Studies suggest that it's important to career success to be able to speak glowingly about one's work skills and accomplishments. In fact, a recent report indicates humility in the workplace may be a liability.
Educators, of course, are known for their humility. Theirs is a broadly accepted practice of being other-directed and of being reticent to toot their own horns and tout their accomplishments. The question is: does this practice harm teachers and the education profession?
When I posed this question in an online forum, the general consensus was that it does indeed -- but that was what could be expected in a female-dominated field. One respondent wrote:
The problem with all this is that female-dominated fields have created a culture where if they try to say "look at the good work 'we' have done" they are told they are being self-centered because they are putting themselves at the forefront instead of those in need of their services.
Another, speaking specifically to the early childhood profession, replied:
They are the nurturers, givers, gentle providers, and guiding teachers who often have no interest in moving beyond caring for and teaching a certain age group, and their tooting of horns is to parents about new potty training initiatives and children's skill successes. Many of the voices of ECE are, by the nature of the profession, gentle. And yes, it is to the detriment of the profession.
A third, however -- an educator herself -- contended that a person was more likely to be successful, especially as an educator, if "genuinely humble."
We live in an age when teachers here in the U.S. are being battered in the media and in the public eye. Policymakers, themselves predominantly male, are determining the paths children should take to academic "success," as well as the paths educators must take to get them there. And teachers are more and more often being held accountable for that for which they should not be held accountable.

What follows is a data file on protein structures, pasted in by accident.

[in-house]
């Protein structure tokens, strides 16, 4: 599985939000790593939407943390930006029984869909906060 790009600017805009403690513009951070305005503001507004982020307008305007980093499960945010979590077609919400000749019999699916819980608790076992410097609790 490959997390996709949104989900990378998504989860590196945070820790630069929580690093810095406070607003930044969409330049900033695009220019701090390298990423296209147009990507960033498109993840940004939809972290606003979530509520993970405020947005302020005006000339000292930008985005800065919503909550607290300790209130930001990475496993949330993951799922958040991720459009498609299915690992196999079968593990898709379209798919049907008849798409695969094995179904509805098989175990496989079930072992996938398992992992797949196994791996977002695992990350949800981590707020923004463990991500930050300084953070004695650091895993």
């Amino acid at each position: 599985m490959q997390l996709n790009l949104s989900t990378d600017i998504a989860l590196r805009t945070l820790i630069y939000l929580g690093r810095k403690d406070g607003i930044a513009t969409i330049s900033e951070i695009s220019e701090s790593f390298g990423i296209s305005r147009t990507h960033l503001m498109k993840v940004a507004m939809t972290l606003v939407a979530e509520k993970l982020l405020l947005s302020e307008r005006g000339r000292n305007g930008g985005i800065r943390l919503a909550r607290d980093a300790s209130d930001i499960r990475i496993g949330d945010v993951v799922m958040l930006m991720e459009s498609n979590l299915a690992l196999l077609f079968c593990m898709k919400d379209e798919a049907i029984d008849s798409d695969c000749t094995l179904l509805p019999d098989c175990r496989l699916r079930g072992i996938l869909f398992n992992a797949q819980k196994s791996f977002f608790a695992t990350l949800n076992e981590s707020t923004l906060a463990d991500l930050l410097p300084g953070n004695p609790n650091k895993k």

As I indicated in another post ("Early Childhood Professionals: At the Table or on the Menu"), timidity is no longer an option. In that piece I suggested that those in the early childhood profession begin to speak up with legislators. Here I wish to argue that all teachers not only advocate at the legislative level, but also that they let everyone know just what their jobs entail.
However, this also appears to be asking too much of many teachers. Bold self-promotion is simply beyond their comfort level. Heck, as I discovered, working with the Academy of Education Arts and Sciences, when we created the Bammy Awards, there are those in the education sector who even seem to be uncomfortable validating each other.
The Bammy Awards aim to foster cross-discipline recognition for the vital role played by every member of the education village, encourage collaboration and respect across the various domains, elevate education and education successes in the public eye, and raise the profile and voices of the many undervalued and unrecognized people who are making a difference in the field every day. Despite the great enthusiasm we've received from such education giants as Linda Darling-Hammond, Lillian Katz, and Diane Ravitch, to name a few; from the heads of the major education associations; and from the teachers themselves, some have been reluctant to submit nominations.
Today's educators are under tremendous pressure and are facing a scrutiny unlike anything they or their predecessors have experienced in the past. If the prevalence of comments regarding teachers being "overpaid" and having "short days and summers off" is any indication, there are still far too many people with no idea of the extent of a teacher's dedication and duties.
We've probably all had the experience of being surprised by the scope of another person's job -- even one that may have seemed simple to us. It's clear to me that if others are to begin to understand our teachers' worth, the teachers themselves have no choice but to speak up. Perhaps if they won't toot their own horns, they can begin by tooting their peers'.